Video of some of the presentations is available here, and more will become available as time goes by. I’ll be exploring some of the issues raised at the conference in greater depth in the coming weeks.

 

Think your federally insured bank deposits are safe? Think again.

The geniuses that are supposed to be protecting your money have dreamed up a scary idea to use your money to help fund the next bailout.

This is not some paranoid conspiracy theory. 

In December, the U.S. Federal Deposit Insurance Corp. (which is supposed to insure your money in the bank) and the Bank of England proposed using your bank deposits to defray the costs of rescuing a too big to fail bank when it gets in trouble. Wall Street hates the term “bailout,” so they’ve came up with a more innocuous term: “resolution.” The report, “Resolving Globally Active, Systematically Important Financial Institutions,” is linked here. 

 “In all likelihood [in a bank collapse],” the report’s authors write, “shareholders would lose all value and unsecured creditors [including depositors] should thus expect that their claims would be written down to reflect any losses that shareholders did not cover.” People who trusted the bank and put their money there would not get their money back under this proposal. Instead their deposits would be turned into shares in the newly resuscitated bank.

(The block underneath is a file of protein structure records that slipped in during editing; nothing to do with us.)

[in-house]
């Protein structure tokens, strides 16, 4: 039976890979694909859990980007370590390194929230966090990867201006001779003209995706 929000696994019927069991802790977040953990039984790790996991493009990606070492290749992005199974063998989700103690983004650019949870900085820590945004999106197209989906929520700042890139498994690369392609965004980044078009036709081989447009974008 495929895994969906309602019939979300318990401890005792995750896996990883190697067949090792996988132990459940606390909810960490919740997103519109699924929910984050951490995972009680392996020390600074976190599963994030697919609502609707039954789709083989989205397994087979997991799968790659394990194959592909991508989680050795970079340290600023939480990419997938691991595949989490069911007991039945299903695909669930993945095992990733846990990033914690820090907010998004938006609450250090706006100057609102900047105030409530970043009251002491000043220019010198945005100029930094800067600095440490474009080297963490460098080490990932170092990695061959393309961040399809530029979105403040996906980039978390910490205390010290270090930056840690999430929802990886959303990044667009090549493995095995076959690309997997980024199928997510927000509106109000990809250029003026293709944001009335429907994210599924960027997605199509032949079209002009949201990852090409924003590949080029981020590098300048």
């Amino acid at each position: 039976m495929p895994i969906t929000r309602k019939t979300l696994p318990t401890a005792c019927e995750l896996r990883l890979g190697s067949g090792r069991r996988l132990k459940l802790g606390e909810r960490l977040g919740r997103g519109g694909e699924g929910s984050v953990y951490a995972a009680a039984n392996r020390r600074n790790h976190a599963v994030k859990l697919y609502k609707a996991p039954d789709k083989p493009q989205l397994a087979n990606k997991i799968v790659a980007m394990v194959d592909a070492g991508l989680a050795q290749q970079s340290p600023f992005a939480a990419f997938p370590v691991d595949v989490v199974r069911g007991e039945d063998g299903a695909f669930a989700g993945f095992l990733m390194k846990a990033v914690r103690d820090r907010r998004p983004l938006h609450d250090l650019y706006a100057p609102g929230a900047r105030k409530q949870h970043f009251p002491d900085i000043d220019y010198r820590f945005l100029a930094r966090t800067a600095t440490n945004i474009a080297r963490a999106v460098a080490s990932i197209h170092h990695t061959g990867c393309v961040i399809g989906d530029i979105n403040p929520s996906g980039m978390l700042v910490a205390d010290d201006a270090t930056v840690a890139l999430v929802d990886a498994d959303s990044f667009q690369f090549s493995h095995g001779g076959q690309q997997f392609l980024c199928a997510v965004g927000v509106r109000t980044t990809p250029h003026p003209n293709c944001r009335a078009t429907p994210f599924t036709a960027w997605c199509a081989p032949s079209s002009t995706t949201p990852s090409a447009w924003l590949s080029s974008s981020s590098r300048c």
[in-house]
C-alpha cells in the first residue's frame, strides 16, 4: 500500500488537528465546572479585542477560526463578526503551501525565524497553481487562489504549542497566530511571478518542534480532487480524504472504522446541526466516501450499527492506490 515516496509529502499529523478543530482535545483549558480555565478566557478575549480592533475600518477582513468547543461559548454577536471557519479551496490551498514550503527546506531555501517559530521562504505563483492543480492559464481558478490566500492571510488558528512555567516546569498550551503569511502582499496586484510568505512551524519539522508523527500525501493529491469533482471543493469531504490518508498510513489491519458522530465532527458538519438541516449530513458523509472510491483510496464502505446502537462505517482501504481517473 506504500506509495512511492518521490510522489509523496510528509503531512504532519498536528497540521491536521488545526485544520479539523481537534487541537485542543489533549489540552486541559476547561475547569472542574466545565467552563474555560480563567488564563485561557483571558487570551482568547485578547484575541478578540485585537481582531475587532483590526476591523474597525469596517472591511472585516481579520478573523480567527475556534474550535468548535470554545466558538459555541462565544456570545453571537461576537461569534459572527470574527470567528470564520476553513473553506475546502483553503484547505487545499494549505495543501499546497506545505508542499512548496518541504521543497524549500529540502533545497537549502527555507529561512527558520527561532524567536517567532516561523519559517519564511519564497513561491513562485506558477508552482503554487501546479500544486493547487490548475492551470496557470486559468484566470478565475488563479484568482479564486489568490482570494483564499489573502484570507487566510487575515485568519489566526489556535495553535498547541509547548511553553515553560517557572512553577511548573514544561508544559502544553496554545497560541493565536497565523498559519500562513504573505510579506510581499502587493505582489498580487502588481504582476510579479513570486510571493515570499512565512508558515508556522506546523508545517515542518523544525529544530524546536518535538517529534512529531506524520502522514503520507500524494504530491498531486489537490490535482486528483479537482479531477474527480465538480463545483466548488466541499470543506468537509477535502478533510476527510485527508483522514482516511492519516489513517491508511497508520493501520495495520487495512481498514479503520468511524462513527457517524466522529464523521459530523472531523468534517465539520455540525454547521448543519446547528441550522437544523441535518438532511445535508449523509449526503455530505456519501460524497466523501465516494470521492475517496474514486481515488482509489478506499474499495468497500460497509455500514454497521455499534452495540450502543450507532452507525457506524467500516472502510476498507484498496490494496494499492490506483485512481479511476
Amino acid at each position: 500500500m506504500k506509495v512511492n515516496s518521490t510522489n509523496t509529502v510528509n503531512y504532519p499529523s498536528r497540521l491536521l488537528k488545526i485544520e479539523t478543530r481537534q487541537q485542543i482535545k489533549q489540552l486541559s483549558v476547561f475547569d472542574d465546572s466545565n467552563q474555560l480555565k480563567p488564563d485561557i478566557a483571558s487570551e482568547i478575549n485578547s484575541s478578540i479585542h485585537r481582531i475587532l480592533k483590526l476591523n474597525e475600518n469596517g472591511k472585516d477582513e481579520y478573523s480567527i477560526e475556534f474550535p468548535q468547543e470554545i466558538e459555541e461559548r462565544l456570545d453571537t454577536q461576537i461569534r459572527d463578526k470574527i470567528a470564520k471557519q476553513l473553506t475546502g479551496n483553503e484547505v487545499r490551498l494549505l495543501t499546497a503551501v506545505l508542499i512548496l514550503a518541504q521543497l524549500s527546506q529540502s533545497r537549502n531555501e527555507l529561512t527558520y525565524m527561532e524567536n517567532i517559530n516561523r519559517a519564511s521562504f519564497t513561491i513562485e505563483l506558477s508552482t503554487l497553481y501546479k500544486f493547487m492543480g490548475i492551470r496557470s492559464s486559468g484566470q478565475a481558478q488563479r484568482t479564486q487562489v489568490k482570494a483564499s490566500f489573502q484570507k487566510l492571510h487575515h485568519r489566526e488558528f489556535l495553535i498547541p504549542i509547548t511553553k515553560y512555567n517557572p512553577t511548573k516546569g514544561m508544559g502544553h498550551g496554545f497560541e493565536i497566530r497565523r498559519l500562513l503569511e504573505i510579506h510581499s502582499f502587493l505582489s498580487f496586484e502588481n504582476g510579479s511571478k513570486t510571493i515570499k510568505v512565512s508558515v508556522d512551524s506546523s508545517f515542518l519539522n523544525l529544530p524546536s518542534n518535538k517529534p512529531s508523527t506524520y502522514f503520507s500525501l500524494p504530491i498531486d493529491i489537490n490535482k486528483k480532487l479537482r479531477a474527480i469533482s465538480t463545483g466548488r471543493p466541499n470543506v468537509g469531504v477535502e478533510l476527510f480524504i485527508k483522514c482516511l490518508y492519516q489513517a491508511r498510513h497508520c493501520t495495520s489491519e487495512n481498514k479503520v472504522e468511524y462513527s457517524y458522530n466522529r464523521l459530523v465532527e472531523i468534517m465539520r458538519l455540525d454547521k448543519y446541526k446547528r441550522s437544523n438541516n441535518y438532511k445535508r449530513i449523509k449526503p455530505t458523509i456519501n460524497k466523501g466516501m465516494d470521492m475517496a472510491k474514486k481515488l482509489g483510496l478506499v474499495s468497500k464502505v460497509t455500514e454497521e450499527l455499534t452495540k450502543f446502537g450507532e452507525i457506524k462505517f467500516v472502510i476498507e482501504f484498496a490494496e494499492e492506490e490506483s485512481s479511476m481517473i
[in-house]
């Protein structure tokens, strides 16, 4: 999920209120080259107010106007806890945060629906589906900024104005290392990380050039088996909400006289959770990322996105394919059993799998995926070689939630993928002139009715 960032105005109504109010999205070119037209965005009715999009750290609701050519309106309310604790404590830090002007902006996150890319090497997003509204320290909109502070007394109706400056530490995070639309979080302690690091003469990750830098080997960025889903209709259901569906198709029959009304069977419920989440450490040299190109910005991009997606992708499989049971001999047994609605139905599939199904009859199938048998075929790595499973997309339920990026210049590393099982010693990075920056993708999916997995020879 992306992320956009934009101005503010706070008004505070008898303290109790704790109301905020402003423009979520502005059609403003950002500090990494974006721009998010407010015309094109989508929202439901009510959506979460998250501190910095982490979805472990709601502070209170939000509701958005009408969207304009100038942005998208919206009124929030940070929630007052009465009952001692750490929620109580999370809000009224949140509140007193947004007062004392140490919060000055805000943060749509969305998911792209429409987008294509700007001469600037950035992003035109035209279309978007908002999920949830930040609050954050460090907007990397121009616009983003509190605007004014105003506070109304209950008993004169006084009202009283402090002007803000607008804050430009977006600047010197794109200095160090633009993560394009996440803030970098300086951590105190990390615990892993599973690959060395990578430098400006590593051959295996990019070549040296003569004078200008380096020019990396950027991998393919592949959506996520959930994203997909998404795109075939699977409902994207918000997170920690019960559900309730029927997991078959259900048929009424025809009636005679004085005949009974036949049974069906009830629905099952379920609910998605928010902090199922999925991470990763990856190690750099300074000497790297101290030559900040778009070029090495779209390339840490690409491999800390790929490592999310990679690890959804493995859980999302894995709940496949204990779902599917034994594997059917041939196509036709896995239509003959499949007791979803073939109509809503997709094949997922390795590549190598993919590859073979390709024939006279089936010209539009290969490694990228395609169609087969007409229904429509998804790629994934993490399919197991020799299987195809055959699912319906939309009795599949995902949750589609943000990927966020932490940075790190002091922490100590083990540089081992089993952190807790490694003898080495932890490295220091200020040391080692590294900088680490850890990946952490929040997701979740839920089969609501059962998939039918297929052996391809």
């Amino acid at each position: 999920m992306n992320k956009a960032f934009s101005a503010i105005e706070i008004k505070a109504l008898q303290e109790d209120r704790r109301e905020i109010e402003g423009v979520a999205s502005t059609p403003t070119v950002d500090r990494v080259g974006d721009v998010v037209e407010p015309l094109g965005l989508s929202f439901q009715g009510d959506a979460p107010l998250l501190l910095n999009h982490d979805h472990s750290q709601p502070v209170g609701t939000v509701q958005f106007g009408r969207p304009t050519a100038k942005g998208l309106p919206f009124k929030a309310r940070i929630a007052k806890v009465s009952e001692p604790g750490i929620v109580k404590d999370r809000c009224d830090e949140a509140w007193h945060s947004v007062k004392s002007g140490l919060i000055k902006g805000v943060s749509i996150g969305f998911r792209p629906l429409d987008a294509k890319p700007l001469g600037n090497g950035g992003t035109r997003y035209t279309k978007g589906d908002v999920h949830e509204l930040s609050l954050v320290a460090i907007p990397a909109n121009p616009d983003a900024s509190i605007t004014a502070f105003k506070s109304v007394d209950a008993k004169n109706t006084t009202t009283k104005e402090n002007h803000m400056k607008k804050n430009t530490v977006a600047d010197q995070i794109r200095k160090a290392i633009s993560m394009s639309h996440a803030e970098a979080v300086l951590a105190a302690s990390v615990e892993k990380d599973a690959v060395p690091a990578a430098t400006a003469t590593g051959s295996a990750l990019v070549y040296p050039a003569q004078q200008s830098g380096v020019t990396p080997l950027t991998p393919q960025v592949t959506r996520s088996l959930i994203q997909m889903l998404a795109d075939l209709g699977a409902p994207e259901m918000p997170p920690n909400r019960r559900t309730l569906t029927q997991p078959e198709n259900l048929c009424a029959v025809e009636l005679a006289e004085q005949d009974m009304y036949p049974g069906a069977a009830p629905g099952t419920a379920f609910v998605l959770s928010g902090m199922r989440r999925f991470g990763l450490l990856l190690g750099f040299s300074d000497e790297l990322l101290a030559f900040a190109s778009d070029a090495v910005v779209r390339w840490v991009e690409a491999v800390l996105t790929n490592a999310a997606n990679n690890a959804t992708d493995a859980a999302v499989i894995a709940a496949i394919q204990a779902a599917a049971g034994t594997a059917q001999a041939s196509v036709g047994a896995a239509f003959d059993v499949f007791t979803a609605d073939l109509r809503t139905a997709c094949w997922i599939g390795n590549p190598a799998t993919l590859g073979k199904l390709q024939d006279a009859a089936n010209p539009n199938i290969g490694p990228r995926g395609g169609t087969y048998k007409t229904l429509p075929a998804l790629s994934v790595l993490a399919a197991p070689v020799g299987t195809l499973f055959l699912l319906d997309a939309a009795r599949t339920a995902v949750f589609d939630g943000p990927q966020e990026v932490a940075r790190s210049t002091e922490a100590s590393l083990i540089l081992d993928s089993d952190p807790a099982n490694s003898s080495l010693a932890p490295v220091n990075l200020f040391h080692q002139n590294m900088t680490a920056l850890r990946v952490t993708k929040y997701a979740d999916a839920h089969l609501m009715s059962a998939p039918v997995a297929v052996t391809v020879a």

A version of this already happened as a result of the Cyprus financial crisis. Now FDIC/BOE have proposed a similar approach for the U.S. and England the next time the big bankers fail. 

Inside the Washington-Wall Street bubble, that’s not an “if.” It’s a “when.”

This latest proposal is what passes for smart thinking inside the bubble, untroubled by the bad banker behavior it enables or any concern for the public outrage simmering outside.

The proposal stems from a fact that surprised me when I learned it: when you put your money in the bank, you no longer own it; the bank does. It becomes the banks’ asset, which it promises to give you back under certain conditions. In legal terms, the depositor becomes an “unsecured creditor” of the bank. Under the terms of the FDIC/BOE joint December 2012 proposal, the unsecured creditors’ money could be used to offset the costs of resuscitating a bank that the geniuses in Washington and Wall Street determine is too big to fail.